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June 01, 2005
The Dutch Referendum: The World Responds
As expected, the vote in the Netherlands was not close. Here is some of the commentary, from here and there.
Memories of World War II. The euro. The prospect of further European Union expansion. Religion. Just plain gut feeling. "No" voters in the referendum had their reasons for rejecting the EU Constitution.
"I voted against, of course. I've lived through the war, and we shouldn't be giving it all away to those fascist countries," said pensioner Henk Kuit, citing Germany, France and Spain.
Aernout Claasen, an early "no" voter in Amsterdam, said mainstream politicians were "indoctrinating" the people.
"This Europe is not ready for a constitution. It first needs to harmonize its social security and tax laws," he said.
The veto of the European Union's constitution by EU founding members France and the Netherlands may deepen a rift over the bloc's budget, as Eastern European newcomers seek more funding and richer states in the west try to curb contributions.
The budget "is dead until the second half of 2006,'' Alexander Stubb, a Finnish member of the European Parliament who negotiated the current budget, said in a telephone interview. He blamed the French and Dutch referendum defeats and a German election due in September that will prevent Chancellor Gerhard Schroeder from making "any form of concessions.''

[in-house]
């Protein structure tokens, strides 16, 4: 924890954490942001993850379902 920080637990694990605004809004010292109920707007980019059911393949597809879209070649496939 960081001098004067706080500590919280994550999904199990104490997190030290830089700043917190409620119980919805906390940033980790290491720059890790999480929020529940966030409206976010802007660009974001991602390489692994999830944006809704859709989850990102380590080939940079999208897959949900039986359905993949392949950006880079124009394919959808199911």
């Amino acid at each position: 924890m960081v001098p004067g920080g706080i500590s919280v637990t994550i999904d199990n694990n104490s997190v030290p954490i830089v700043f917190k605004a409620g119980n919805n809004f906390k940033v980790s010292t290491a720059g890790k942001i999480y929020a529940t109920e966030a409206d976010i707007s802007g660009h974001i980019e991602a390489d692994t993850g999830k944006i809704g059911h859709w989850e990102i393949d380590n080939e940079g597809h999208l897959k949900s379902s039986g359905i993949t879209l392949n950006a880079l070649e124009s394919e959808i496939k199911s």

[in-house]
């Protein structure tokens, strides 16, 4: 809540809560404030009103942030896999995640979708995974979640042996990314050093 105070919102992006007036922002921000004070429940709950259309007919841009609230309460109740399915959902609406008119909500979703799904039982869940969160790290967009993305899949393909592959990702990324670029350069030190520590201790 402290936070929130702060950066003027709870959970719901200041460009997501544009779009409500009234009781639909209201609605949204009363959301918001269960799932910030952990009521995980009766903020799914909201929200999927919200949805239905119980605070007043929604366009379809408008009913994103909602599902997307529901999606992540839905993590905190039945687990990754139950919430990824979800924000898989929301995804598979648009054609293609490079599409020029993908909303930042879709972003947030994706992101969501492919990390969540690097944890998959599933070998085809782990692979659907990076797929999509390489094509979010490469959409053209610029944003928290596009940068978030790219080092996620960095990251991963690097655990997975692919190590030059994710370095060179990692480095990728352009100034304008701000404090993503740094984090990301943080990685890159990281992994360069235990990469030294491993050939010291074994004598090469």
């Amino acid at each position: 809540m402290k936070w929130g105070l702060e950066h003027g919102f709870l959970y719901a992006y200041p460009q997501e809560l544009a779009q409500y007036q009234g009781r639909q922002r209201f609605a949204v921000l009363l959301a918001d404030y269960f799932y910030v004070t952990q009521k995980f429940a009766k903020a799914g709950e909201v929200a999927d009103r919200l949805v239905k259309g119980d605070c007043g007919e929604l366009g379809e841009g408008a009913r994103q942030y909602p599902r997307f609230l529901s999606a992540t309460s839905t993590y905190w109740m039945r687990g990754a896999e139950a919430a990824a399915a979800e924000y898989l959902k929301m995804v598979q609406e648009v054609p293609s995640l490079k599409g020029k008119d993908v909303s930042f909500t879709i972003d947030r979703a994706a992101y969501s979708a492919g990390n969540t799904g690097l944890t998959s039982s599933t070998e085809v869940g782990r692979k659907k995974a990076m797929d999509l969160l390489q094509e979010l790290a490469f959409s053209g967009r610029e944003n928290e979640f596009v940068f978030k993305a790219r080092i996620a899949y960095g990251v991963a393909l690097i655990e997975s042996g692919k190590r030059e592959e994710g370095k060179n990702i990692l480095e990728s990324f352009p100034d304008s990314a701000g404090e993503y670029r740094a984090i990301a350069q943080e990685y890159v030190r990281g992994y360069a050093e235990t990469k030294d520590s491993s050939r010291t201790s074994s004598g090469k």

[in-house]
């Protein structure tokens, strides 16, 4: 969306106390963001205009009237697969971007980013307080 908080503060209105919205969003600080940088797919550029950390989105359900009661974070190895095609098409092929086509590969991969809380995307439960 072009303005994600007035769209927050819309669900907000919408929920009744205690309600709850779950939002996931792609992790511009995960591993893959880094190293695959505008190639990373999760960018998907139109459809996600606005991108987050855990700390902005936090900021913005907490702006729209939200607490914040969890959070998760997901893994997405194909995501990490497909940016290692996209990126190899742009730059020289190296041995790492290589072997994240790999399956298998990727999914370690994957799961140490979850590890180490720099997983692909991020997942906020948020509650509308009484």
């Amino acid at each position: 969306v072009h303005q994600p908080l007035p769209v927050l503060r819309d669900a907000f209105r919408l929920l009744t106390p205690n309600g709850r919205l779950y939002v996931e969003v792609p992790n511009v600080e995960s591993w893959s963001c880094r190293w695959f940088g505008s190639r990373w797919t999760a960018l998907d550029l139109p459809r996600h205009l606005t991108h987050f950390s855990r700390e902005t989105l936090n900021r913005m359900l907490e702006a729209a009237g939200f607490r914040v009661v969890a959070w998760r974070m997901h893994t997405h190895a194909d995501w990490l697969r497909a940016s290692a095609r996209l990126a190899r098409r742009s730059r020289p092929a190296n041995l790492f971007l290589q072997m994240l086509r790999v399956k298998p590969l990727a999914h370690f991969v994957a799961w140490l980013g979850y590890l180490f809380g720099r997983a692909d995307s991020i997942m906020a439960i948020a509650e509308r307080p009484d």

[No European leader] has been willing to deliver the last rites to the constitution in public because they do not want to be blamed for killing it off. Mr Blair is treading carefully because Britain knows that France holds him partly responsible for the no vote - Mr Chirac called a referendum only after his hand was forced by the British prime minister's decision to hold a poll.
Amid such sensitivity, a careful diplomatic dance is likely to be played out over the next two weeks. Wounded by the 55% no vote in France, which he blames on fears about an "Anglo-Saxon" economy sweeping across Europe, Mr Chirac may be in no mood to give Britain an easy ride.
A key moment may come next Monday when Jack Straw, the foreign secretary, gives his first formal response to the French and Dutch votes.
If the results were similar in France and the Netherlands, different factors were at work.. There is a strong case for Dutch objections to being the largest per capita net contributor to the EU budget when the country is now only the fifth wealthiest in the union. It rankled too that tough austerity measures were needed to balance the Dutch budget while France and Germany broke the terms of the eurozone's stability pact with their excessive deficits. And, as in France, there was dissatisfaction with an unpopular centre-right government.